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A taste of Brussels
Brussels, Belgium
You can expect just about anything from a city capable of exporting the best chocolate in the world and home to world-famous Brussel sprouts. The Belgian capital is a city of contrasts that will always leave you with a good taste in your mouth
Be a txikitero, my friend
Bilbao, Spain

In Bilbao there are not residents, there are txikiteros. Txikiteros are names given to those who drink txikitos, small glasses of wine served in the bars.


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From Madrid to heaven (or so they say)
Madrid, Spain
One of Madrid's most popular sayings is that there's only one hard to visit the latter, let's begin with the former.
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Culture and art
A stroll through Molenbeek, the capital’s most modern neighbourhood
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Unmissable visits
Culture and art
What NOT to do in Bilbao 2024
Unmissable visits
Discover Zorrotzaurre, the Basque Manhattan

Bilbao exemplifies like few other places in Europe how urban regeneration and evolution should be carried out.

It is an avant-garde city, a cosmopolitan city that combines the roots of one of the richest cultures of the old continent with the modernity of futuristic constructions and a look to the future full of culture.

Being at the forefront of urban regeneration has not made Bilbao stop and rest, far from it. Its latest project could not be more exciting and daring; the island of Zorrotzaurre.


The origins of Zorrotzaurre Island: The Deusto Riverside

Before it was an island it was a peninsula, and even before that, the whole area known as the Ribera de Deusto was full of life. We are not talking about a few years ago, we go back to 1729.

With settlements at different points along the banks of the estuary, Bilbao grew and expanded. Those banks linking the Sarriko and Deusto neighbourhoods saw the creation of the docks and the first industries.

With the steady passage of time and the firm intention to continue growing, the area gained land and gradually displaced the water until the mid-19th century, the peak of the shipbuilding industry, with shipyards and anchor factories.  This boom lasted until well into the 20th century.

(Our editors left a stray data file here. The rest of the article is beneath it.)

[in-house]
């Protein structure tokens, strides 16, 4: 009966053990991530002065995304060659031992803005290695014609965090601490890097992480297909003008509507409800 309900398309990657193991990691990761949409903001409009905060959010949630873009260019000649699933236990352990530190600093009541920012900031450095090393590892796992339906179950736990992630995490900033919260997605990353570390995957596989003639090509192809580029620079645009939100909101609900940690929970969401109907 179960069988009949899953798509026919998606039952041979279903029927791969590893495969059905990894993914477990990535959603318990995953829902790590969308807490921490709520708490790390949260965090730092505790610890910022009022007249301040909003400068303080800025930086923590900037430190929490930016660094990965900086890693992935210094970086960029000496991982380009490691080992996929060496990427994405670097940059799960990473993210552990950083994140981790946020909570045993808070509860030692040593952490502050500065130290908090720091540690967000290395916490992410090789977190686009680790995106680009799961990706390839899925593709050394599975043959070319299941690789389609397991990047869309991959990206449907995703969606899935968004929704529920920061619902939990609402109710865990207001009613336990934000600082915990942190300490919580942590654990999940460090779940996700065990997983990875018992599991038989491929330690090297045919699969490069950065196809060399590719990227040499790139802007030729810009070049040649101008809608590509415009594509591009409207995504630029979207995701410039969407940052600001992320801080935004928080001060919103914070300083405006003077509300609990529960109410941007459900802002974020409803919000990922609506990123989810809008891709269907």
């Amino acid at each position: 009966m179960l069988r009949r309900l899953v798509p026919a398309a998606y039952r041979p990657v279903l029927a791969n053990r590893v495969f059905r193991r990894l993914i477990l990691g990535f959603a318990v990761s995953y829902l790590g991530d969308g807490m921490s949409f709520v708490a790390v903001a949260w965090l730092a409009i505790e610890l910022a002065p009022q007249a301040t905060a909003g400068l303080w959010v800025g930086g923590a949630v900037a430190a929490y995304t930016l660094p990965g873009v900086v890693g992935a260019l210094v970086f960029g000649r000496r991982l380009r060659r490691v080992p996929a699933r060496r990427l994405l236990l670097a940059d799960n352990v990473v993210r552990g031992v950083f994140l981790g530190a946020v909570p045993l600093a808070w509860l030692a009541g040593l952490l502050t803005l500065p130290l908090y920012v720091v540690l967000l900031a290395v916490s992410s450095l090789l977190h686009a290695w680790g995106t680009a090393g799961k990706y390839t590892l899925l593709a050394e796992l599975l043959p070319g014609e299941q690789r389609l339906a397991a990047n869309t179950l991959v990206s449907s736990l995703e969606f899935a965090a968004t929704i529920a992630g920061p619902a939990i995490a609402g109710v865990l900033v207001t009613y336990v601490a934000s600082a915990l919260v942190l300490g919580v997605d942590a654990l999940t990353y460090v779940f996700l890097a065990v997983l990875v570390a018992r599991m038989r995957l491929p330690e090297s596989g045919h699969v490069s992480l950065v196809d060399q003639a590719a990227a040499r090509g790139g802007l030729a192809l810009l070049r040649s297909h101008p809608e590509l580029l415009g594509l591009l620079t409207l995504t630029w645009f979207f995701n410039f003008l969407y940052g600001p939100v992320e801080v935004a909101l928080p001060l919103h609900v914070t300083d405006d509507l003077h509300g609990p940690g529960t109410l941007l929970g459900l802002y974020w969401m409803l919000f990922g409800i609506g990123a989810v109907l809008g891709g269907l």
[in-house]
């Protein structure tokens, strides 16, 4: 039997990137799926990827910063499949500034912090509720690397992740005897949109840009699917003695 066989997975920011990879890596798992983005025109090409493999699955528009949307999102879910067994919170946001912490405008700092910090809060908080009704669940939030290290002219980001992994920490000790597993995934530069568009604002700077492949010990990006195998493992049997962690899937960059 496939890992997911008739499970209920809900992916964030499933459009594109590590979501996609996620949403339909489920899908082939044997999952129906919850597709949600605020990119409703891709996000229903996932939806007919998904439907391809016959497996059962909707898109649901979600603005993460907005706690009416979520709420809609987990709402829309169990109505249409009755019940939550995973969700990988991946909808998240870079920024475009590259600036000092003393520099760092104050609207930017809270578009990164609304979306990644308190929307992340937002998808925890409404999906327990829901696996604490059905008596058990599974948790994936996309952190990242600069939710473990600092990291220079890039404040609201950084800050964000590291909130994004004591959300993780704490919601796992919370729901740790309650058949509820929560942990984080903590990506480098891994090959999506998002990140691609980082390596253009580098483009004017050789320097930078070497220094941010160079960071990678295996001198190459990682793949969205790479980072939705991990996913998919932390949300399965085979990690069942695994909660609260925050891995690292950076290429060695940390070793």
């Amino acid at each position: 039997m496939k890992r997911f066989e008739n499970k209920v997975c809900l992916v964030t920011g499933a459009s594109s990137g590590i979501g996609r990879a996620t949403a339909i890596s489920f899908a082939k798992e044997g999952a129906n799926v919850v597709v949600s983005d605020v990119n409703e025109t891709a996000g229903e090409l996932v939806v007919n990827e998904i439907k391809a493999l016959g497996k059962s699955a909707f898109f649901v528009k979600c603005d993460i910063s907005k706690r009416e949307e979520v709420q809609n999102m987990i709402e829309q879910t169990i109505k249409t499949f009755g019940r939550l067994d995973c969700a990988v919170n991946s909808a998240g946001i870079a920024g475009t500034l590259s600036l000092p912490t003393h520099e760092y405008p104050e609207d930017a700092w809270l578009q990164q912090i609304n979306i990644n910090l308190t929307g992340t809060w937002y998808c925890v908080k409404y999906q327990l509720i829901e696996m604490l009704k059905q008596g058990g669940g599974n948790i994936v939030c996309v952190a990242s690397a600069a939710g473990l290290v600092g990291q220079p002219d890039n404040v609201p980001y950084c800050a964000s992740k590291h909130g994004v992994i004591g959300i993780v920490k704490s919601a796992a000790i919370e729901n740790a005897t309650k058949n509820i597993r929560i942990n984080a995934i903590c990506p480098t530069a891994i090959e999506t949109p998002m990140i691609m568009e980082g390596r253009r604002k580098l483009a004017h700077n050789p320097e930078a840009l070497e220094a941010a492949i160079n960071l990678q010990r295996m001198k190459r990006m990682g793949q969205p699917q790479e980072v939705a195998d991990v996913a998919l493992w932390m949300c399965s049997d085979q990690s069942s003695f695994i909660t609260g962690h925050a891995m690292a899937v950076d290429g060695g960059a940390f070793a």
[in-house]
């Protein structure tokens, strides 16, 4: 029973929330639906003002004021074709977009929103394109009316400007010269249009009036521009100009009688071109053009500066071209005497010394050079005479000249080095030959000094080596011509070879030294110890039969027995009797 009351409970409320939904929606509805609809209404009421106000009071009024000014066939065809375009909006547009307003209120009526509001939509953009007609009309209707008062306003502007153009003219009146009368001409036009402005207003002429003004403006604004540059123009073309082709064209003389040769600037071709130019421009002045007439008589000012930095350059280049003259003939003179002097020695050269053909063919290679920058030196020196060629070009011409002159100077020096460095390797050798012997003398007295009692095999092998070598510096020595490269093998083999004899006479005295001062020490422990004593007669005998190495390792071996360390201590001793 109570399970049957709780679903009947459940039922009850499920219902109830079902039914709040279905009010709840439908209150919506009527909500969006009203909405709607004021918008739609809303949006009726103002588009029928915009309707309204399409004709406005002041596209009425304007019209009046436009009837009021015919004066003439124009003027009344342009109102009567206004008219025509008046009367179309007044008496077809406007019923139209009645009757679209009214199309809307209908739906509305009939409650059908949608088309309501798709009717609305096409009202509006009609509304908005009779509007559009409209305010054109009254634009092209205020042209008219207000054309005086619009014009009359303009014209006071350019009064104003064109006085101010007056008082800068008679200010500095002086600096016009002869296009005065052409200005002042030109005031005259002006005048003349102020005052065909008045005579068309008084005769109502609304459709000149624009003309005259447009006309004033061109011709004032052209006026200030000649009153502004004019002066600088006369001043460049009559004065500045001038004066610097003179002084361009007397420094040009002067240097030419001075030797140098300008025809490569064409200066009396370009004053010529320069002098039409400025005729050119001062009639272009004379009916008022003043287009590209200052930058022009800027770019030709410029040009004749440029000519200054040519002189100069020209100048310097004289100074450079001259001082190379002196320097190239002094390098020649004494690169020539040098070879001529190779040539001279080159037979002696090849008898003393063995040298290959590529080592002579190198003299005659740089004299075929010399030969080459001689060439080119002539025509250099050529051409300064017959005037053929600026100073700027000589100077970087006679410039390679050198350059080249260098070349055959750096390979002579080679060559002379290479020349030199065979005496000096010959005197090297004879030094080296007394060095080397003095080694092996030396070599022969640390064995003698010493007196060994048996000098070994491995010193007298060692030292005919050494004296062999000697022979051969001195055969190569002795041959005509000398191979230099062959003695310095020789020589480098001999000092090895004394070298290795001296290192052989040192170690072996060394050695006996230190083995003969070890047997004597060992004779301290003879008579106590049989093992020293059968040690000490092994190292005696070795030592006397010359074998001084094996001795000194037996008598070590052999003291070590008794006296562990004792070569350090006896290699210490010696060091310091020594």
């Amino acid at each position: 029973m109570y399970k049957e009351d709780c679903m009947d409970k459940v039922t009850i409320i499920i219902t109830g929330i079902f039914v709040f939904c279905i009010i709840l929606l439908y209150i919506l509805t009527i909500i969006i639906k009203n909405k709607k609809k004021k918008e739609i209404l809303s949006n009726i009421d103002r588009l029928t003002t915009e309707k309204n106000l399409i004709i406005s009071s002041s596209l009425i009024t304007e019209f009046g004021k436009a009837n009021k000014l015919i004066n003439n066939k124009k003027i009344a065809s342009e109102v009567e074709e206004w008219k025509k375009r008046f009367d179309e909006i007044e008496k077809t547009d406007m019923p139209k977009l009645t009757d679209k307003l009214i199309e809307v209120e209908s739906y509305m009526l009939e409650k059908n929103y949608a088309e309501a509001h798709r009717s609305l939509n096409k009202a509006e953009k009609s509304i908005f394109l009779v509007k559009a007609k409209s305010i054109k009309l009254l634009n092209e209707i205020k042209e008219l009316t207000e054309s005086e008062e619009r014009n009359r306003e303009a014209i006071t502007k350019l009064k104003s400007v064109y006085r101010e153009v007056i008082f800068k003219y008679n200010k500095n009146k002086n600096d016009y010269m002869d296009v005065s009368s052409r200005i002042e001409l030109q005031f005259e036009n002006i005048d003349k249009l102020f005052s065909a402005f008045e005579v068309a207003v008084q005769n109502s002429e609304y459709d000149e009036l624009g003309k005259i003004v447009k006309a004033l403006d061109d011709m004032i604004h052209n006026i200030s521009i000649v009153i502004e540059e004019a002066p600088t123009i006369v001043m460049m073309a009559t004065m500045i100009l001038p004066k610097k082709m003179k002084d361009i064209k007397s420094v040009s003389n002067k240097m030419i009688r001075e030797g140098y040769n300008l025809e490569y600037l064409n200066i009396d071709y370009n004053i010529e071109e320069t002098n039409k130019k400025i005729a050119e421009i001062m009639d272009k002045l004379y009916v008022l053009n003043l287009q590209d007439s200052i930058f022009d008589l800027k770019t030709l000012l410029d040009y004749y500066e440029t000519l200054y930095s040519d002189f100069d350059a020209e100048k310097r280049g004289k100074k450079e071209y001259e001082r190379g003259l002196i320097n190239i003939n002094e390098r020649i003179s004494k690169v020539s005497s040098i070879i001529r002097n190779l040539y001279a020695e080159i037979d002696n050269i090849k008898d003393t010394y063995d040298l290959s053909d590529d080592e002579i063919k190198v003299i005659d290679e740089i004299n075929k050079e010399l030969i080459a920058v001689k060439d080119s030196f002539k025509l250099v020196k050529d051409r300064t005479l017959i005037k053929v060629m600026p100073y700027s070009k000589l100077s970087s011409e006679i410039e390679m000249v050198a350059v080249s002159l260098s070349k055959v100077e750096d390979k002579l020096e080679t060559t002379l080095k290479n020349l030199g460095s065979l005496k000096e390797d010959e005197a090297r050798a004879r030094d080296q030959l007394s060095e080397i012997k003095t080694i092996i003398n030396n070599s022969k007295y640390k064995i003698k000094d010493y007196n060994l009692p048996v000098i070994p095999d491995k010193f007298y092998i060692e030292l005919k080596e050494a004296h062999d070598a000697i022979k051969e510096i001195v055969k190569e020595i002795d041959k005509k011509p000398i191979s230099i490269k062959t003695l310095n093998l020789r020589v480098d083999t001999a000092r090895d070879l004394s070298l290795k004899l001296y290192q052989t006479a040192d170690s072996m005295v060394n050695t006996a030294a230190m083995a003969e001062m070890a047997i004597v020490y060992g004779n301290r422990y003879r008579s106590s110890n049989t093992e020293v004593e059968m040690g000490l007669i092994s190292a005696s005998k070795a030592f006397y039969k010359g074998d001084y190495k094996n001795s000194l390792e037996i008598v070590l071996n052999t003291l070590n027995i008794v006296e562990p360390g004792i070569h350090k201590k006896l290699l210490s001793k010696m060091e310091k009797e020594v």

Opening of the Deusto Canal

After years of being approved, work began in 1950 and was inaugurated in 1968, although the works were not finished. The result? The recognisable peninsula that has been part of the idiosyncrasy of Bilbao until very recently.

In 2004 the Zorrotzaurre Plan was presented, designed by the Iranian architect Zaha Hadid, in which the first images of the island, commonly known as the "Bilbao Manhattan", can be seen. It was not until 2018 that the excavations were completed and Bilbao now officially has an island, although it is still connected to Deusto thanks to Frank Gehry's bridge.


Present and Future of Zorrotzaurre Island

Bilbao's Manhattan is gradually taking shape. The first buildings and skyscrapers have already appeared in the area, mainly in the north, and the island has become a frenetic coming and going of cranes and workers. The area is more alive than ever and has a fantastic plan for the city.

So far great advances have been made, such as the San Ignacio-Zorrozaurre Bridge, the second bridge in Zorrotzaurre, the first of which was the aforementioned Frank Gehry bridge. This structure connects the island with the San Ignacio neighbourhood.

It is now possible to walk along the great Ría promenade, eleven kilometres long, along El Canal, which has become the longest pedestrian walkway in the whole city of Bilbao.

In addition to all the buildings planned and under construction, the council will create a tramway that will run along the main avenue of the island, with a total length of 2.5 kilometres and five stops along its route.


The island is thought of as a place to live, work and enjoy, that is, to be able to lead a full life being connected to the heart of Bilbao, the airport and the future high-speed train station.

Growth is not at odds with environmental awareness, for this reason the island will be highly committed to sustainability and its existence will cause the least possible impact on nature.

Respect for the environment is also a focus of an innovative reality, where we study and work to achieve a balance with the nature that surrounds us and with ourselves, making this place an epicentre of both leisure and healthy work.